June Skinner Sawyers
In the basements, studios, and cafes of Manhattan in the 1960s, Bob Dylan created sounds and words that redefined the possibilities of popular music.
Bob Dylan: New York is the only book devoted to examining the role that New York City played in the creation of Dylan’s music, the evolution of his creative process, and the continual reinvention of his public persona.
Packed with information, savvy insights, and surprising facts, Bob Dylan: New York not only chronicles where he lived, worked, and played (and where he still plays from time to time), but also offers evocative portraits of different facets of the city, especially its folk scene during the 1960s. The book features more than fifty sites—fleapit hotels and avant-garde clubs, tiny coffeehouses and vast concert halls, landmarks of one sort or another in Dylan’s New York odyssey. Street maps let the reader navigate from the Café Wha? to the Chelsea Hotel; from Columbia’s Studio A, where he recorded songs such as “Desolation Row” and “Positively 4th Street,” to the Decker Building, where he hung out with Warhol and Nico; from the Delmonico Hotel, where he introduced the Beatles to marijuana, to the Bitter End, where he spent much of the summer of ’75 playing pool and guitar.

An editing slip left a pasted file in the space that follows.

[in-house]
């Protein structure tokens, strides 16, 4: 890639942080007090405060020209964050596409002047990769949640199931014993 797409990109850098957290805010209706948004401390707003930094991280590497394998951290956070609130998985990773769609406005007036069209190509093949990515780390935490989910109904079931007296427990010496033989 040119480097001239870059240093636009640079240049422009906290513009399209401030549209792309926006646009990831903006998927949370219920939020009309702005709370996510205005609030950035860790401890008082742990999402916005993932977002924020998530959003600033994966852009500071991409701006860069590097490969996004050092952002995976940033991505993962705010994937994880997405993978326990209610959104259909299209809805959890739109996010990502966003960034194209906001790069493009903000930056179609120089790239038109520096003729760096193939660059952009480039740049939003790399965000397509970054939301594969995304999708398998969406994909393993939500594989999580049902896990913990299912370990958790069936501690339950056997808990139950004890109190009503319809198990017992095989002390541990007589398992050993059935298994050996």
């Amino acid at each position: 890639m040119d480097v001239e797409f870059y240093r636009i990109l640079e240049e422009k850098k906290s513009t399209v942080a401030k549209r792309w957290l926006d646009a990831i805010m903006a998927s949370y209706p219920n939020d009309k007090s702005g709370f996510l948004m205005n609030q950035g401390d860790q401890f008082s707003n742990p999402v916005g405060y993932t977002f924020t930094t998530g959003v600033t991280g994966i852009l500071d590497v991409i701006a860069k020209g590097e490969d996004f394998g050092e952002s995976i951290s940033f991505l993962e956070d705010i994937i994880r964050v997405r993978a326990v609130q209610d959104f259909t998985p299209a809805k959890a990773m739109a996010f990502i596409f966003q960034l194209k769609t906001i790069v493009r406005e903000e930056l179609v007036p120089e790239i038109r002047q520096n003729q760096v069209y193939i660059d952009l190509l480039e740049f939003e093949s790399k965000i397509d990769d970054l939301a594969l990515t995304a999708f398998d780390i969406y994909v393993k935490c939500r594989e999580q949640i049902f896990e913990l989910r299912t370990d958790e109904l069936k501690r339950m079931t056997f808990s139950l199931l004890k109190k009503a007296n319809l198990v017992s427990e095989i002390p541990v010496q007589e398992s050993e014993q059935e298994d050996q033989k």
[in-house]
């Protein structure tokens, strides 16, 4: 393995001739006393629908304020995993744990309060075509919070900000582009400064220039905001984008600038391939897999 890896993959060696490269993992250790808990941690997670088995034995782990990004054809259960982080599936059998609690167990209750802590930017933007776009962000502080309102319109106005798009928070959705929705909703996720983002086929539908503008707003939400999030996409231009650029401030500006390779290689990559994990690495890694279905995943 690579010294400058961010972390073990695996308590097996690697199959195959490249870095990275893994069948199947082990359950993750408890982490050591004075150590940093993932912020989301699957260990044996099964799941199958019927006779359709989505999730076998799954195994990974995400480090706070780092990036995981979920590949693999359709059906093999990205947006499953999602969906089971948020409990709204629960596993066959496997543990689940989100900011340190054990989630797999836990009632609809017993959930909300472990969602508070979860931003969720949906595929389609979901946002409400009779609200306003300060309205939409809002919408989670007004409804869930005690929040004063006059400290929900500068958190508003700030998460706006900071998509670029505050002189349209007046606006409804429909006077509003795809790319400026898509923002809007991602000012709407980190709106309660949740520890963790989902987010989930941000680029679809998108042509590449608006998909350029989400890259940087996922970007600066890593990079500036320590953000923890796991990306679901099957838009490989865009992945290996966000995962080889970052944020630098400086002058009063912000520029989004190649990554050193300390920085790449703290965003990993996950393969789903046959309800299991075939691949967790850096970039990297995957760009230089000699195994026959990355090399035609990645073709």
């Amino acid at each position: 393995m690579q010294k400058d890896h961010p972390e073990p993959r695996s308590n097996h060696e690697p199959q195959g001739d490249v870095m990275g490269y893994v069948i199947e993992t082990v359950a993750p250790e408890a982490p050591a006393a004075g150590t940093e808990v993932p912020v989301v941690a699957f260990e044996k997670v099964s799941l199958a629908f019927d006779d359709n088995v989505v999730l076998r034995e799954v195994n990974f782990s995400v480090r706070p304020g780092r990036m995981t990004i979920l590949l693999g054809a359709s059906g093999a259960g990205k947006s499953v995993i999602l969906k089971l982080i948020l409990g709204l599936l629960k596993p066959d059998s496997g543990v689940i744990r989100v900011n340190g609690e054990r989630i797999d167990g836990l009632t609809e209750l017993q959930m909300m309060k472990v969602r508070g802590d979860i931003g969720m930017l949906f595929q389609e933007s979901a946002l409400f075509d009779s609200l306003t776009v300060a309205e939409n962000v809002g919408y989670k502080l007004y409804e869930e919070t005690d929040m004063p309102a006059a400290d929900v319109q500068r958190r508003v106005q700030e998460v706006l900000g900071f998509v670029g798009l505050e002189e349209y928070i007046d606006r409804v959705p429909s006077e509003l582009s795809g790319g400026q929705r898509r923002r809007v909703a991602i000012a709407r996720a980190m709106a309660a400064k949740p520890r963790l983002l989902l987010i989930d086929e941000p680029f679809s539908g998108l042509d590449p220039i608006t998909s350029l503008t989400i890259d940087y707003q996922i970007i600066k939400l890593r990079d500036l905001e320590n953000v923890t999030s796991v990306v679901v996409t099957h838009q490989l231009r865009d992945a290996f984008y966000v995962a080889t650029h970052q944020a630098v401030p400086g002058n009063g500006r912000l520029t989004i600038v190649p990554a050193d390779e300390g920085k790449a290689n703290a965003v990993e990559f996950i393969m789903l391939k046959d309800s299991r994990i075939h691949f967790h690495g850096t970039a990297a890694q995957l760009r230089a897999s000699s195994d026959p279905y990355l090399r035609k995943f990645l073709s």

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June Skinner Sawyers is the author of several books, including The Beatles; Racing in the Street: The Bruce Springsteen Reader; and The Greenwich Village Reader. She is a columnist for the Chicago Tribune.
ISBN: 978-0-9843165-9-5 • $14.95 print • $8.95 ebook